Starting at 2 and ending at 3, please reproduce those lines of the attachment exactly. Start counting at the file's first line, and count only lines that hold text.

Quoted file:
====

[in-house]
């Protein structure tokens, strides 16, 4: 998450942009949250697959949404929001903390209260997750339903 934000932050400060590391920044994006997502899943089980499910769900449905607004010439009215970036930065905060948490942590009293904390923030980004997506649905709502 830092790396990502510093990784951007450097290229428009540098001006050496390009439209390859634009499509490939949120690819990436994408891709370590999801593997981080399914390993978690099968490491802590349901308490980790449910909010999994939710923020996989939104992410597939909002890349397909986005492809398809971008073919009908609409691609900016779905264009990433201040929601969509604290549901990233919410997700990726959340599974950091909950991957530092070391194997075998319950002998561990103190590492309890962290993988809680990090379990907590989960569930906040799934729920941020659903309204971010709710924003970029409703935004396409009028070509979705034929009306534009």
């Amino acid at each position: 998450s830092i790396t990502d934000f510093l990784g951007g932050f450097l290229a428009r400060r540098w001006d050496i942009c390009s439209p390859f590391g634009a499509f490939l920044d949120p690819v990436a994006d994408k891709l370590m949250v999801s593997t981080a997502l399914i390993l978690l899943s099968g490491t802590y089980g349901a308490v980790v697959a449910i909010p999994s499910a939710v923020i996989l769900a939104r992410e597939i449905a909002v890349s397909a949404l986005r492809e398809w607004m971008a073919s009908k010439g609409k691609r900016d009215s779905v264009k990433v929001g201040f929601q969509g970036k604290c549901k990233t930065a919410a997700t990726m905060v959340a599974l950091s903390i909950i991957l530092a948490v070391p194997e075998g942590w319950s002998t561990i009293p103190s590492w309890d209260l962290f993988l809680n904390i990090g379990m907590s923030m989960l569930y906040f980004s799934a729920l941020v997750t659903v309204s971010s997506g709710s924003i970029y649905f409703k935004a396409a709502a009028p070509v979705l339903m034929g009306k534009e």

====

């Protein structure tokens, strides 16, 4: 998450942009949250697959949404929001903390209260997750339903 934000932050400060590391920044994006997502899943089980499910769900449905607004010439009215970036930065905060948490942590009293904390923030980004997506649905709502 830092790396990502510093990784951007450097290229428009540098001006050496390009439209390859634009499509490939949120690819990436994408891709370590999801593997981080399914390993978690099968490491802590349901308490980790449910909010999994939710923020996989939104992410597939909002890349397909986005492809398809971008073919009908609409691609900016779905264009990433201040929601969509604290549901990233919410997700990726959340599974950091909950991957530092070391194997075998319950002998561990103190590492309890962290993988809680990090379990907590989960569930906040799934729920941020659903309204971010709710924003970029409703935004396409009028070509979705034929009306534009």
């Amino acid at each position: 998450s830092i790396t990502d934000f510093l990784g951007g932050f450097l290229a428009r400060r540098w001006d050496i942009c390009s439209p390859f590391g634009a499509f490939l920044d949120p690819v990436a994006d994408k891709l370590m949250v999801s593997t981080a997502l399914i390993l978690l899943s099968g490491t802590y089980g349901a308490v980790v697959a449910i909010p999994s499910a939710v923020i996989l769900a939104r992410e597939i449905a909002v890349s397909a949404l986005r492809e398809w607004m971008a073919s009908k010439g609409k691609r900016d009215s779905v264009k990433v929001g201040f929601q969509g970036k604290c549901k990233t930065a919410a997700t990726m905060v959340a599974l950091s903390i909950i991957l530092a948490v070391p194997e075998g942590w319950s002998t561990i009293p103190s590492w309890d209260l962290f993988l809680n904390i990090g379990m907590s923030m989960l569930y906040f980004s799934a729920l941020v997750t659903v309204s971010s997506g709710s924003i970029y649905f409703k935004a396409a709502a009028p070509v979705l339903m034929g009306k534009e």